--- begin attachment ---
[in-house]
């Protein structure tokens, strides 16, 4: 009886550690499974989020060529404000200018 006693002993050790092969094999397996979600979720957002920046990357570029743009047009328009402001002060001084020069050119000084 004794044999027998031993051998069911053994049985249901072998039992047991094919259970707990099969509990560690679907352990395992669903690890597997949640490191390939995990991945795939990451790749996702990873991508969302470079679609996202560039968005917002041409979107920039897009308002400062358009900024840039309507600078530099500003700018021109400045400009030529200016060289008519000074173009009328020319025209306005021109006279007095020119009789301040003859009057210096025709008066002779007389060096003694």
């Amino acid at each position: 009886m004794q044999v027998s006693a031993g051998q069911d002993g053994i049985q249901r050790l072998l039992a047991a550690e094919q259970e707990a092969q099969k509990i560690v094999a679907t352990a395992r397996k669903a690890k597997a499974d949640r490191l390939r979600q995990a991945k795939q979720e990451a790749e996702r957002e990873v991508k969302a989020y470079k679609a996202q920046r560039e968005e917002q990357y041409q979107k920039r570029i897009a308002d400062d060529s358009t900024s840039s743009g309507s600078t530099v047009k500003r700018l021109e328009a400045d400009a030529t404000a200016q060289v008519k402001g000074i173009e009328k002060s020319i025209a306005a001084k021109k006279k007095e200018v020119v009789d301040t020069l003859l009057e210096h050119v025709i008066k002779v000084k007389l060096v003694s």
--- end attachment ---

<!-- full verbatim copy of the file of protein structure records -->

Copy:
[in-house]
């Protein structure tokens, strides 16, 4: 009886550690499974989020060529404000200018 006693002993050790092969094999397996979600979720957002920046990357570029743009047009328009402001002060001084020069050119000084 004794044999027998031993051998069911053994049985249901072998039992047991094919259970707990099969509990560690679907352990395992669903690890597997949640490191390939995990991945795939990451790749996702990873991508969302470079679609996202560039968005917002041409979107920039897009308002400062358009900024840039309507600078530099500003700018021109400045400009030529200016060289008519000074173009009328020319025209306005021109006279007095020119009789301040003859009057210096025709008066002779007389060096003694």
């Amino acid at each position: 009886m004794q044999v027998s006693a031993g051998q069911d002993g053994i049985q249901r050790l072998l039992a047991a550690e094919q259970e707990a092969q099969k509990i560690v094999a679907t352990a395992r397996k669903a690890k597997a499974d949640r490191l390939r979600q995990a991945k795939q979720e990451a790749e996702r957002e990873v991508k969302a989020y470079k679609a996202q920046r560039e968005e917002q990357y041409q979107k920039r570029i897009a308002d400062d060529s358009t900024s840039s743009g309507s600078t530099v047009k500003r700018l021109e328009a400045d400009a030529t404000a200016q060289v008519k402001g000074i173009e009328k002060s020319i025209a306005a001084k021109k006279k007095e200018v020119v009789d301040t020069l003859l009057e210096h050119v025709i008066k002779v000084k007389l060096v003694s």